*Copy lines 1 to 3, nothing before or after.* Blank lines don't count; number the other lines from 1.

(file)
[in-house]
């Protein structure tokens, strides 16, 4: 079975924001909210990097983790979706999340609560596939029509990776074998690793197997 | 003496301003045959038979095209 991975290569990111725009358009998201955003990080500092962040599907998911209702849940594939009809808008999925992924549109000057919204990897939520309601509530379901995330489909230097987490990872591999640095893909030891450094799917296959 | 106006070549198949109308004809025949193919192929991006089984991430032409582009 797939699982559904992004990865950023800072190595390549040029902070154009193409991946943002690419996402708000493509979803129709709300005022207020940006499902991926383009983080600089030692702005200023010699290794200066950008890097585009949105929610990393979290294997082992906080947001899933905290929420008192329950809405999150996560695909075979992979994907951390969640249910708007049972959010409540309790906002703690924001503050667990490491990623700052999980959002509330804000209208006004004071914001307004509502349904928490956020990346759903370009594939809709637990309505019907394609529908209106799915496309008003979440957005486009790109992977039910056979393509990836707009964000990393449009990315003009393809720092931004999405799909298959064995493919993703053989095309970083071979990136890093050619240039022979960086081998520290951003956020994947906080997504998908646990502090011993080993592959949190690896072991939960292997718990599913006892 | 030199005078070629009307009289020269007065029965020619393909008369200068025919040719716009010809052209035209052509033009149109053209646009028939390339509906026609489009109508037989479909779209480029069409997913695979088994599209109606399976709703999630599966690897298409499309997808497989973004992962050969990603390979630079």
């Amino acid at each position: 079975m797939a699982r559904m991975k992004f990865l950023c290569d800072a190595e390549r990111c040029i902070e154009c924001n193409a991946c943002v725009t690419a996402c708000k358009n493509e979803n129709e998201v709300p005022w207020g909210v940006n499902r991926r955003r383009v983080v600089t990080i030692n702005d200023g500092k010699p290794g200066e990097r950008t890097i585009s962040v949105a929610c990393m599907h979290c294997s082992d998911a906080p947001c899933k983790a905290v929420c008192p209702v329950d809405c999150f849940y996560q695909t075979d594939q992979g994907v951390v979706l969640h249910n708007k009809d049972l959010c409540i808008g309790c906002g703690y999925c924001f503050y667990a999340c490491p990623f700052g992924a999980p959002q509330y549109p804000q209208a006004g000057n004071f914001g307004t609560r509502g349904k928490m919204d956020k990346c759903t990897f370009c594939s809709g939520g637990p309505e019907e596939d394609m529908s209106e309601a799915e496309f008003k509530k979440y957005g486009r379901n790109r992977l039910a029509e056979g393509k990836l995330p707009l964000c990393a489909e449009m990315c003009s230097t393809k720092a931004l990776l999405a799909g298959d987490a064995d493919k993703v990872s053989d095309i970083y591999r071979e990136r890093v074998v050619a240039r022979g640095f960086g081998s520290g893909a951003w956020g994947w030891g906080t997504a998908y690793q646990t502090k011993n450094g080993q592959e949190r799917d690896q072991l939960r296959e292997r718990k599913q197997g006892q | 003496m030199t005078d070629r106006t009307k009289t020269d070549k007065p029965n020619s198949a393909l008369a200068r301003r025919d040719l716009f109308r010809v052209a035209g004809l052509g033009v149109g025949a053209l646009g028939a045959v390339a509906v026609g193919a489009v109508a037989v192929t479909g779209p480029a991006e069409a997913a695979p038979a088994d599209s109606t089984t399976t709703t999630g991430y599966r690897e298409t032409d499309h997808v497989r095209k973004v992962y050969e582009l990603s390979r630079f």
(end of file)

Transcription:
[in-house]
């Protein structure tokens, strides 16, 4: 079975924001909210990097983790979706999340609560596939029509990776074998690793197997 | 003496301003045959038979095209 991975290569990111725009358009998201955003990080500092962040599907998911209702849940594939009809808008999925992924549109000057919204990897939520309601509530379901995330489909230097987490990872591999640095893909030891450094799917296959 | 106006070549198949109308004809025949193919192929991006089984991430032409582009 797939699982559904992004990865950023800072190595390549040029902070154009193409991946943002690419996402708000493509979803129709709300005022207020940006499902991926383009983080600089030692702005200023010699290794200066950008890097585009949105929610990393979290294997082992906080947001899933905290929420008192329950809405999150996560695909075979992979994907951390969640249910708007049972959010409540309790906002703690924001503050667990490491990623700052999980959002509330804000209208006004004071914001307004509502349904928490956020990346759903370009594939809709637990309505019907394609529908209106799915496309008003979440957005486009790109992977039910056979393509990836707009964000990393449009990315003009393809720092931004999405799909298959064995493919993703053989095309970083071979990136890093050619240039022979960086081998520290951003956020994947906080997504998908646990502090011993080993592959949190690896072991939960292997718990599913006892 | 030199005078070629009307009289020269007065029965020619393909008369200068025919040719716009010809052209035209052509033009149109053209646009028939390339509906026609489009109508037989479909779209480029069409997913695979088994599209109606399976709703999630599966690897298409499309997808497989973004992962050969990603390979630079």
């Amino acid at each position: 079975m797939a699982r559904m991975k992004f990865l950023c290569d800072a190595e390549r990111c040029i902070e154009c924001n193409a991946c943002v725009t690419a996402c708000k358009n493509e979803n129709e998201v709300p005022w207020g909210v940006n499902r991926r955003r383009v983080v600089t990080i030692n702005d200023g500092k010699p290794g200066e990097r950008t890097i585009s962040v949105a929610c990393m599907h979290c294997s082992d998911a906080p947001c899933k983790a905290v929420c008192p209702v329950d809405c999150f849940y996560q695909t075979d594939q992979g994907v951390v979706l969640h249910n708007k009809d049972l959010c409540i808008g309790c906002g703690y999925c924001f503050y667990a999340c490491p990623f700052g992924a999980p959002q509330y549109p804000q209208a006004g000057n004071f914001g307004t609560r509502g349904k928490m919204d956020k990346c759903t990897f370009c594939s809709g939520g637990p309505e019907e596939d394609m529908s209106e309601a799915e496309f008003k509530k979440y957005g486009r379901n790109r992977l039910a029509e056979g393509k990836l995330p707009l964000c990393a489909e449009m990315c003009s230097t393809k720092a931004l990776l999405a799909g298959d987490a064995d493919k993703v990872s053989d095309i970083y591999r071979e990136r890093v074998v050619a240039r022979g640095f960086g081998s520290g893909a951003w956020g994947w030891g906080t997504a998908y690793q646990t502090k011993n450094g080993q592959e949190r799917d690896q072991l939960r296959e292997r718990k599913q197997g006892q | 003496m030199t005078d070629r106006t009307k009289t020269d070549k007065p029965n020619s198949a393909l008369a200068r301003r025919d040719l716009f109308r010809v052209a035209g004809l052509g033009v149109g025949a053209l646009g028939a045959v390339a509906v026609g193919a489009v109508a037989v192929t479909g779209p480029a991006e069409a997913a695979p038979a088994d599209s109606t089984t399976t709703t999630g991430y599966r690897e298409t032409d499309h997808v497989r095209k973004v992962y050969e582009l990603s390979r630079f």